A joint American-Israeli delegation landed in Bahrain Sunday, where officials will be signing a number of bilateral agreements following an announcement last month to normalize relations.
U.S. Treasury Secretary Steven Mnuchin and Israeli Prime Minister Benjamin Netanyahu’s national security adviser, Meir Ben-Shabbat, led the delegation that flew out of Tel Aviv’s Ben Gurion airport on Sunday morning.
Ben-Shabbat said ahead of departure the visit will ‘translate plans to actions and concrete agreements’ with the signing of a range of deals involving finance, investment, trade, tourism, communications, technology and agriculture.
Another Israeli official said the visit represents the official establishment of diplomatic relations between the two countries with the sides expected to sign a joint statement establishing full diplomatic relations.
The delegation was received by Bahraini Foreign Minister Abdullatif bin Rashid Al Zayani, who called for a ‘genuine and lasting peace, one that safeguards the rights of the Middle East’s peoples.’
Mnuchin, the head of the American delegation, which included U.S. Ambassador to Israel David Friedman, said he hoped that the United States would soon be able to announce more agreements between Israel and Arab states.
Ben-Shabbat, meanwhile, said at the greeting ceremony that ‘Israel has an outstretched hand for real peace, and we look forward to hosting you, too.’
Head of Israel’s National Security Council Meir Ben-Shabbat (L) and US Treasury Secretary Steve Mnuchin disembark from a plane upon their arrival at the Bahraini International Airport
Ben-Shabbat said ahead of departure the visit will ‘translate plans to actions and concrete agreements’ with the signing of a range of deals involving finance, investment, trade, tourism, communications, technology and agriculture
The breakthrough, overseen by U.S. President Donald Trump, is a foreign policy flourish ahead of his reelection bid next month (pictured: US Treasury Secretary Steve Mnuchin (R), US Ambassador to Israel David Friedman (C) and Israeli National Security Adviser Meir Ben-Shabbat (L))
Bahrain followed the United Arab Emirates in agreeing last month to normalize ties with Israel.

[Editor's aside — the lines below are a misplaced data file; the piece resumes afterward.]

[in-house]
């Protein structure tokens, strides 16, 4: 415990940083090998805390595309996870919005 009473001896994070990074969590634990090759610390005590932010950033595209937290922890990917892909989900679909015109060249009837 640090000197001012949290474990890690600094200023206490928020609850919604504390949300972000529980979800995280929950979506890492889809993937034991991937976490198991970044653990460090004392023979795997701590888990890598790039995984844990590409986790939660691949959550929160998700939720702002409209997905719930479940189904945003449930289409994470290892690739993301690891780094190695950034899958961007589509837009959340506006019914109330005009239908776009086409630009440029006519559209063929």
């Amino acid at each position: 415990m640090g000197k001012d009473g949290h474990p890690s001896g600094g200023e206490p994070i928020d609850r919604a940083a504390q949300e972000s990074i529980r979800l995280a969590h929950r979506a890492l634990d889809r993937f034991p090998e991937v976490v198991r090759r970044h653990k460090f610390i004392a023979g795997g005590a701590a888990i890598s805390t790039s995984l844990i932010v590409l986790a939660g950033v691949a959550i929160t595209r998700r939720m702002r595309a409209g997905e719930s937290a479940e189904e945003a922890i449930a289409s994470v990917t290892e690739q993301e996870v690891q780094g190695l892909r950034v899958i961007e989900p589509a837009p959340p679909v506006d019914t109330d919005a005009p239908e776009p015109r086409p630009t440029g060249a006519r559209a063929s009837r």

The breakthrough, overseen by President Donald Trump, is a foreign policy flourish ahead of his reelection bid next month.
Palestine has blasted the move as a betrayal and an undermining of the Arab stance that recognition of Israel should come only after Palestinians achieve an independent state of their own.
The United Arab Emirates and Bahrain became only the third and fourth Arab states to agree to normalize ties with Israel, following Israel’s 1979 peace deal with Egypt and a 1994 pact with Jordan.
Bahraini civil society groups and opposition figures, already targeted in a yearslong crackdown on dissent, have also spoken out against normalization with Israel.
As part of the deal to normalize relations, the two Gulf Arab states and Israel will eventually establish embassies and exchange ambassadors. The Israeli official said the Israeli Embassy was expected to open in Bahrain in the coming months.
Similar to the United Arab Emirates, Bahrain is expected to open its embassy at some point in the city of Tel Aviv, where most foreign embassies are located because of Jerusalem’s contested status.
Israel also agreed to suspend annexation plans in the occupied West Bank in exchange for UAE ties but has expanded settlement activity since the deal was announced.
The decision to establish ties with Israel has outraged the Palestinians, whose leadership has blasted the Bahraini move as a betrayal and an undermining of the Arab stance that recognition of Israel should come only after Palestinians achieve an independent state of their own